Developer Yuval Bar-Zemer discusses ﬁve ways he’s seeing pedestrian improvements contribute to a more ﬁnancially viable L.A. As told to Los Angeles Walks steering committee member Daveed Kapoor.
We know walking is good for our communities and good for our health. But how does designing for walking help businesses—and the city—improve their bottom lines? As founder of Linear City Development, Yuval Bar-Zemer has led the transformation of several neighborhoods by paying special attention to pedestrian life. Over lunch at Urban Radish, a new Arts District grocery store developed by Linear City, Bar-Zemer described ﬁve ways he’s seen walking boost L.A.’s economy.
Density is changing the way Angelenos spend money. From an urban planning perspective, we have to think of what level of density will create an environment in which we don't have to rely on the car for basic life functions. Can we get your job close enough to your home? Can we get your kid’s school close enough? Can we get your three favorite restaurants? Can we get your grocery store? If you manage to do that, then the option of walking is no longer a “pioneering, visionary” type thing, but rather becomes the decision that actually makes the most sense. You get your exercise and you get where you need to go by foot. We built the Urban Radish grocery store around this idea. If you live nearby and you want to come and do your shopping here, it sounds reasonable that you will walk a couple of blocks, and you can do it three times a week and leave your car in your garage.
Good walkability provides an economic boost to the neighborhood. Once you manage to change people’s priorities, and the preferred mode of transportation becomes cycling and walking, that means that the available radius for amenities shrinks dramatically. This dynamic enforces the local businesses that can rely on the support of the immediate neighbors to patronize their business, as opposed to a large mall development, requiring everyone to drive far away on a freeway and park in a big parking lot. You are localizing commerce. You beneﬁt from tax revenues, localized sales tax, and then all the services. You can show the community that you are supporting local business by making walking a priority.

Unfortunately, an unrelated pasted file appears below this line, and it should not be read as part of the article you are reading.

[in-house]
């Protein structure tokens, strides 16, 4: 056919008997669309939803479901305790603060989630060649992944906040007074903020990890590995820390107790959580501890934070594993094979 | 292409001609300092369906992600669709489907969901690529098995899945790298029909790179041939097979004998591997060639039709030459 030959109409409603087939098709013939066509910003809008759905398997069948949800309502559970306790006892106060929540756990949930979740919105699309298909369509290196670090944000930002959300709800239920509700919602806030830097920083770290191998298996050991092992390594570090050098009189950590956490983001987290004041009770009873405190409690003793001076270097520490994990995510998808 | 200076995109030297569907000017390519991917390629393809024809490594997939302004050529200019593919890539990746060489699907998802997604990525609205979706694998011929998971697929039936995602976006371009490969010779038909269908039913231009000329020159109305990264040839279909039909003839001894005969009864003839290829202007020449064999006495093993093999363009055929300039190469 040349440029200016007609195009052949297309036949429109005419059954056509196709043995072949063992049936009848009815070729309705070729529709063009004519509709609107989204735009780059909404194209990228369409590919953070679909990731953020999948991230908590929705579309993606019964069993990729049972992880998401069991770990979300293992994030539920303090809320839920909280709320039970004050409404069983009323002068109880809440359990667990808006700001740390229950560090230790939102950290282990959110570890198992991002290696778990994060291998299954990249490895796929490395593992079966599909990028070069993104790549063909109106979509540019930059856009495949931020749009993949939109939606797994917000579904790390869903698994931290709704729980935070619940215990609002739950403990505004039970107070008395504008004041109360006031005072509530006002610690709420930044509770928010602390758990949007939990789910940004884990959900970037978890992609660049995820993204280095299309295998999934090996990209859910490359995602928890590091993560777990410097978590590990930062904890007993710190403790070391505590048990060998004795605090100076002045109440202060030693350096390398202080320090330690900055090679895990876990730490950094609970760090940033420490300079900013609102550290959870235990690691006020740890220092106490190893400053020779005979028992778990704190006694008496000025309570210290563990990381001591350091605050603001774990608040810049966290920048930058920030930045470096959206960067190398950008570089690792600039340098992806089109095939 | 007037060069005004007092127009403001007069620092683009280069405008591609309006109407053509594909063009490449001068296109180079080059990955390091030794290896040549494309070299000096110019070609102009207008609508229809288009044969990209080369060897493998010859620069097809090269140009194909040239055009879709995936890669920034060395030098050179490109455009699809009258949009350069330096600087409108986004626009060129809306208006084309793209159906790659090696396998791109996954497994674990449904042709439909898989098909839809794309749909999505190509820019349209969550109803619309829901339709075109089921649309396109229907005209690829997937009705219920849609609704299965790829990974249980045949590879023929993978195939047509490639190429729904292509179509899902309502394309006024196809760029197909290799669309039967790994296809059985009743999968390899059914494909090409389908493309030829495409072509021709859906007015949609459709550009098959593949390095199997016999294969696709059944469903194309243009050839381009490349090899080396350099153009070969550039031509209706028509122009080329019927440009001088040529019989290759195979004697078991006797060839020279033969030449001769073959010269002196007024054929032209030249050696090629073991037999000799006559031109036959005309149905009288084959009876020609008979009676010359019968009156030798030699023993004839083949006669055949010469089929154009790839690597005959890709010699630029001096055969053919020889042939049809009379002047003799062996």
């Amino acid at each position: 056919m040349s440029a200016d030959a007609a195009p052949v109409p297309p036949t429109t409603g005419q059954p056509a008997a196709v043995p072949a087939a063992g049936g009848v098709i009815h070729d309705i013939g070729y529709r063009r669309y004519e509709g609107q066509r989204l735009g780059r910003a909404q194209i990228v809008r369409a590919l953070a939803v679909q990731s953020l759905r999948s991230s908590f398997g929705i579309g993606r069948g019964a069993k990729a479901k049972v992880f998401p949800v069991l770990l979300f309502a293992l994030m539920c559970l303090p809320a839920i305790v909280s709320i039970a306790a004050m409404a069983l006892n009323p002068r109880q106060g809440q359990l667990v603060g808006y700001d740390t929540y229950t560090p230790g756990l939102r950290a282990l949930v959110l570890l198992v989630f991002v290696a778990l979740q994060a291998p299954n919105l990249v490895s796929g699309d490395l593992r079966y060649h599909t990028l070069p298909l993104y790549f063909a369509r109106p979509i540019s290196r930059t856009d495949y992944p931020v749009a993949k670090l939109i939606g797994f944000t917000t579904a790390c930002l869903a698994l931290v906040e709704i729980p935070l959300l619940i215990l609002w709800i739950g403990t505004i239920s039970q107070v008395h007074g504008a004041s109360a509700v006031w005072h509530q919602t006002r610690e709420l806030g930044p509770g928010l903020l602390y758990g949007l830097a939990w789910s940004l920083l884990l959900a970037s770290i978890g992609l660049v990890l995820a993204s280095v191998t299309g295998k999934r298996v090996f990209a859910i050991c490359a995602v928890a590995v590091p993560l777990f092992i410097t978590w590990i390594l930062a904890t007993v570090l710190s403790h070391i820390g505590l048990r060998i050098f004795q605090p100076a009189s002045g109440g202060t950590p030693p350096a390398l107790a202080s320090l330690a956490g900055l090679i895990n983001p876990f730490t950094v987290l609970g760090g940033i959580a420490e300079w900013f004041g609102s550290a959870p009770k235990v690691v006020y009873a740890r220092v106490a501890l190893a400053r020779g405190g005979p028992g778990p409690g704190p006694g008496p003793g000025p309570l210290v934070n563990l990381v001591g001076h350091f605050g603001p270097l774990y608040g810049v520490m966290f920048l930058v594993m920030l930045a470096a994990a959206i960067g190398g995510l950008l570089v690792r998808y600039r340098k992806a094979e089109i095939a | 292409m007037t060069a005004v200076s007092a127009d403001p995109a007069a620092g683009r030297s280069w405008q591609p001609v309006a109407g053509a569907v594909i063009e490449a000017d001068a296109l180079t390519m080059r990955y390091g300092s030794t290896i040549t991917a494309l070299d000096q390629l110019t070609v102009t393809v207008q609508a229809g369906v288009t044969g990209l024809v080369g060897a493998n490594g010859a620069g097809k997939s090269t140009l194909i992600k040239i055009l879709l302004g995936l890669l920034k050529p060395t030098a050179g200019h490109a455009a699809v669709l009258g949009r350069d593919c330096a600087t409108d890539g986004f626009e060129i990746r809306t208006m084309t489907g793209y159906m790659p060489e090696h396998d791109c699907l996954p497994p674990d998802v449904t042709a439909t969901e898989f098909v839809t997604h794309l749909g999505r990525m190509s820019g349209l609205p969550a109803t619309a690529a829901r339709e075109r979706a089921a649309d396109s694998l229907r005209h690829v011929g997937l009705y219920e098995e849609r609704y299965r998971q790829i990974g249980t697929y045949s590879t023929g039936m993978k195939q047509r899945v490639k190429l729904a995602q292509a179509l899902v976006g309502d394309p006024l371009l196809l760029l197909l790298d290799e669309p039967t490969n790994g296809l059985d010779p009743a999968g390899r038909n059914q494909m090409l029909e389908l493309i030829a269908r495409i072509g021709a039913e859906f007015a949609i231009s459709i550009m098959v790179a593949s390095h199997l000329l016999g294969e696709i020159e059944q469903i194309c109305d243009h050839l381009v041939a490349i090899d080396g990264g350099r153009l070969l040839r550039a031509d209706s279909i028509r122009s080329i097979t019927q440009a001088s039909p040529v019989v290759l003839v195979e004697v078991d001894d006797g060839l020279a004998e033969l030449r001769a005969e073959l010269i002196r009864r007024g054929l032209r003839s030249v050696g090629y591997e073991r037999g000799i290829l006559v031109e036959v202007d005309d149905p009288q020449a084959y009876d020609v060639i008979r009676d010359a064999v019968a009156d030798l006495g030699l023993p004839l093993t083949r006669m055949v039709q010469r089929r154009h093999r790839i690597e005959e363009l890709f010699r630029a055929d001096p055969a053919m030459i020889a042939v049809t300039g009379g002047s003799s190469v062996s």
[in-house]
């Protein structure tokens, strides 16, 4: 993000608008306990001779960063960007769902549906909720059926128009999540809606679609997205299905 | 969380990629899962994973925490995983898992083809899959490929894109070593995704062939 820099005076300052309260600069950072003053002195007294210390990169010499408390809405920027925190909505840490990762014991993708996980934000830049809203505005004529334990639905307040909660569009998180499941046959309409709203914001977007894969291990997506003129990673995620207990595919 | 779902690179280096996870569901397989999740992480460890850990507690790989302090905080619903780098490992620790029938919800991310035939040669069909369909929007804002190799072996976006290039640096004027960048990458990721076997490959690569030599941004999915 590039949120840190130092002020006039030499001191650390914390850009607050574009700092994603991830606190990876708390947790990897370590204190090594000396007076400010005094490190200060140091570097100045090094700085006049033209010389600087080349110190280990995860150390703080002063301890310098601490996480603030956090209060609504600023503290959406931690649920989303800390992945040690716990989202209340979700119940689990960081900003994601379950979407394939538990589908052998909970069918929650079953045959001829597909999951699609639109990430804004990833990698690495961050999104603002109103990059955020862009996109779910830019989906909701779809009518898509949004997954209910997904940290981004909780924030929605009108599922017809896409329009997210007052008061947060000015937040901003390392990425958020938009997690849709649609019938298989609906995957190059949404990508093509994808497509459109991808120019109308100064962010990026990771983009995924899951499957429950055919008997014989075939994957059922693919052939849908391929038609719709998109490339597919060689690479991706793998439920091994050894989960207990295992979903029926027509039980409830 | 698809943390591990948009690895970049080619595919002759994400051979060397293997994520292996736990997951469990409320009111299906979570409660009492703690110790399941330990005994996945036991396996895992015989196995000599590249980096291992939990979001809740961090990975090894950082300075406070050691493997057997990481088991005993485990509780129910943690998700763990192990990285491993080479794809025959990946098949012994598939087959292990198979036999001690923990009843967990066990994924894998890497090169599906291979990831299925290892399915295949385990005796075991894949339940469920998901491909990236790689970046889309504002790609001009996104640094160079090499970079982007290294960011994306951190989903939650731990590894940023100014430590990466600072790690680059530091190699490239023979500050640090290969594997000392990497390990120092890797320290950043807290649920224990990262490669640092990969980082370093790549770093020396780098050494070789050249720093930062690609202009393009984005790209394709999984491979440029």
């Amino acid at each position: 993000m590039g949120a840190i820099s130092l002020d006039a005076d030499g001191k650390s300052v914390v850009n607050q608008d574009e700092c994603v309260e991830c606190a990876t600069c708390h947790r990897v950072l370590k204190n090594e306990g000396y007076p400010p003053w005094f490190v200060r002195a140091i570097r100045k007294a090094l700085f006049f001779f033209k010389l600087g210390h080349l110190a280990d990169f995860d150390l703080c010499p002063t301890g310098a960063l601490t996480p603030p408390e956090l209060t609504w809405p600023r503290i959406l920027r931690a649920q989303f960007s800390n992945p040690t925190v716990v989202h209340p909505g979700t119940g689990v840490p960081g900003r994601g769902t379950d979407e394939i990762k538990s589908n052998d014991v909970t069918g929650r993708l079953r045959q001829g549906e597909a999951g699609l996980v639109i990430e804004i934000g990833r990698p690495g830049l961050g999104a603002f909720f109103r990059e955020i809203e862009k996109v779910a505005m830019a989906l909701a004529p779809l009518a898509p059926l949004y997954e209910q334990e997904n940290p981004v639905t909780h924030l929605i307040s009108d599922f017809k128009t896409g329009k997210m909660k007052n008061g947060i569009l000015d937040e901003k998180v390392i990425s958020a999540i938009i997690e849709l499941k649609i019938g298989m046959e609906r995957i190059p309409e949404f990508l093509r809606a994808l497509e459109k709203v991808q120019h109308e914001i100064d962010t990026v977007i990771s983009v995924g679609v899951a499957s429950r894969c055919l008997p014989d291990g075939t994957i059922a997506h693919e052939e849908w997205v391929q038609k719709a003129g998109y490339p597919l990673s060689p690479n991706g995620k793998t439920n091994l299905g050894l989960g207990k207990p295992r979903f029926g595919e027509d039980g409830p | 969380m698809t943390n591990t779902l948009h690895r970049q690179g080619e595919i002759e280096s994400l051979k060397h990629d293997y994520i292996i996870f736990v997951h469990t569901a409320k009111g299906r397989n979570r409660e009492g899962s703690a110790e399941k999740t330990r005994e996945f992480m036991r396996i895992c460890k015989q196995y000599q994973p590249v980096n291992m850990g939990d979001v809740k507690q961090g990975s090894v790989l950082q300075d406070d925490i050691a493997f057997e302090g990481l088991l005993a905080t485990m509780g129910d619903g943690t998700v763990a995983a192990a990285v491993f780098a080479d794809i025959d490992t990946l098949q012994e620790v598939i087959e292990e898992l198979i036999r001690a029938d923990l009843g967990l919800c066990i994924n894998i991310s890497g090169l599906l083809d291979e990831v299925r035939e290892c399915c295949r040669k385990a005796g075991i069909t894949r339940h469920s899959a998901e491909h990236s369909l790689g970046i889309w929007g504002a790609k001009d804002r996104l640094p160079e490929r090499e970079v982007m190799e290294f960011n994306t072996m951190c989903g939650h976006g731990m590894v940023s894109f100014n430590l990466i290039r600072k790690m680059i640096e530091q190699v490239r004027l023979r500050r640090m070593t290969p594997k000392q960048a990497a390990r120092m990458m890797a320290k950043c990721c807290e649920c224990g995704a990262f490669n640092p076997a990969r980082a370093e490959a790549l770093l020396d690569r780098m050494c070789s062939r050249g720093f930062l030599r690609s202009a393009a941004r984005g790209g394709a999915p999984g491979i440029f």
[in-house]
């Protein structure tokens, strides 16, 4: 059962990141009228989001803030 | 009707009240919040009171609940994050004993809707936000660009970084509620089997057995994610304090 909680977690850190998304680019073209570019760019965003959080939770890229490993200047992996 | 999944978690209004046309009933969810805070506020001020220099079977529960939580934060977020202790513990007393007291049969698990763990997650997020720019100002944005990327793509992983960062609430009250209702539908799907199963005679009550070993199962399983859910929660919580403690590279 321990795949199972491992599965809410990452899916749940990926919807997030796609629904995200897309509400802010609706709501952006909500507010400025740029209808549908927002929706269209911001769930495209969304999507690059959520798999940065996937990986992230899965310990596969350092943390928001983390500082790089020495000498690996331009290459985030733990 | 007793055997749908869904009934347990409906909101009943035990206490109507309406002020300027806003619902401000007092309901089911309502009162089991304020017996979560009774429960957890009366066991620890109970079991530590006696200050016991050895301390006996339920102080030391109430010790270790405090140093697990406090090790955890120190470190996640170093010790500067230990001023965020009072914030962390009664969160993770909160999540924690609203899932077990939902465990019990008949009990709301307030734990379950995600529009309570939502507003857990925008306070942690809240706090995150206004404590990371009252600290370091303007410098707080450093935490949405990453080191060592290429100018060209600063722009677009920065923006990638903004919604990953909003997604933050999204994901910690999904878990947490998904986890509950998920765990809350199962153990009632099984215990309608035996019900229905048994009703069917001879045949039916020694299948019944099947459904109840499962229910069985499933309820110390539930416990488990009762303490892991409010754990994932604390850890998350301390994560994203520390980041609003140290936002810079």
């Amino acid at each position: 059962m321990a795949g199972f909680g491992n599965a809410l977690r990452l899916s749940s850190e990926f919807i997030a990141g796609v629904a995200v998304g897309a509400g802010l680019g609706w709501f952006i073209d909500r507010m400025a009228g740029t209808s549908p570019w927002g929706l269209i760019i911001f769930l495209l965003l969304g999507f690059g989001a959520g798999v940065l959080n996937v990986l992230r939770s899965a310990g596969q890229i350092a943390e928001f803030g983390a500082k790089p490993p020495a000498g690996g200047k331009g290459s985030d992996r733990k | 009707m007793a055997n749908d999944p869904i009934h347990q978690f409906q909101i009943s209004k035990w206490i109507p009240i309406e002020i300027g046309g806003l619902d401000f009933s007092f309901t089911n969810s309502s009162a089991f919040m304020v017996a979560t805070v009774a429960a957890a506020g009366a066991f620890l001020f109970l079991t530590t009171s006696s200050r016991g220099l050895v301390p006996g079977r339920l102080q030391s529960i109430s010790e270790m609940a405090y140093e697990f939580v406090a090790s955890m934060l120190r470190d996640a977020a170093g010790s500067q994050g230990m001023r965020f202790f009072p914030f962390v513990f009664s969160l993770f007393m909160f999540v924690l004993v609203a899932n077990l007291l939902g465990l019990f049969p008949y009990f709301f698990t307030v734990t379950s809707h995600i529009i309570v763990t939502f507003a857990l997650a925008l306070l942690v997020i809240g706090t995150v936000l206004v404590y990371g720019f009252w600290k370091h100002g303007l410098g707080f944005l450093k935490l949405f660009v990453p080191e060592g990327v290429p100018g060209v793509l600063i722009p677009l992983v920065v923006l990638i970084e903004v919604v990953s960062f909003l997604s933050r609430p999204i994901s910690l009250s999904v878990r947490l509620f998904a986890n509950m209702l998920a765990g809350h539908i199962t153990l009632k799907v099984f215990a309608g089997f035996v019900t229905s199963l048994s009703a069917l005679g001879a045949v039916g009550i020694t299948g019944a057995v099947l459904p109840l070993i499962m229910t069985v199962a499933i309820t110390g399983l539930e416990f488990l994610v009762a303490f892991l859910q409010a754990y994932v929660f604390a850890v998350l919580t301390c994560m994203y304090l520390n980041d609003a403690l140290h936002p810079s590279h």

Car-sharing helps alleviate ﬁnancial burden for residents. Linear City installed the largest public electric vehicle-charging facility in the city, and placed two electric vehicles that operate as a community car-share program. Literally you can live in this neighborhood without the need to own a car. If you need one, you just go online and make a reservation and you have a car for the day.
I think this is going to be part of the future: The ﬂexibility of not owning a car but still using it to address your needs—doing some errands or visiting a friend—makes a lot of economic sense and will enhance the choice of walking. I believe that many people would be happy to get rid of their car or the $400 to $500 cost per month associated with owning a car as long as they have most of what they need in a walking distance and the availability of a car when they need it.
Cutting back on parking can save everyone money. When developing a property, a developer has to ﬁgure out how much parking is needed as part of marketability: Does one need one space per unit or two? How does one allocate spaces between commercial and residential uses? Then there is the ﬁnancial aspect, it can cost $25,000 just to build a parking spot. If you create a project in an environment where the emphasis is on walking rather than driving, and you can solve the need for each person to have his own car, that would result in a lower parking count which make the project more cost-effective. If a developer decides to break the trend and design a project where only one parking space is available to every three units by assuming that most residents will use walking or cycling and car-sharing, the developer will change the current planning paradigm. If successful, many will follow this model.
If L.A. prioritized walking, we’d all be richer for it. The City is not making money off the car industry. Nobody pays the City to drive on its streets. It would be interesting to see what the Public Works street division is spending on maintenance on a regular basis. How many bonds were raised over the last 50 years to build streets, freeways, highways, and so on, and really, who takes on the burden of this tax? Like the way most individual drivers don’t understand the cost of owning a car, the City of Los Angeles does not understand the cost of prioritizing the car as the primary mode of transportation. The cost of infrastructure for pedestrians is one-tenth the cost of car infrastructure. The economic beneﬁt is obvious. Policymakers should adopt a radical shift and bring cycling and walking to the top priority.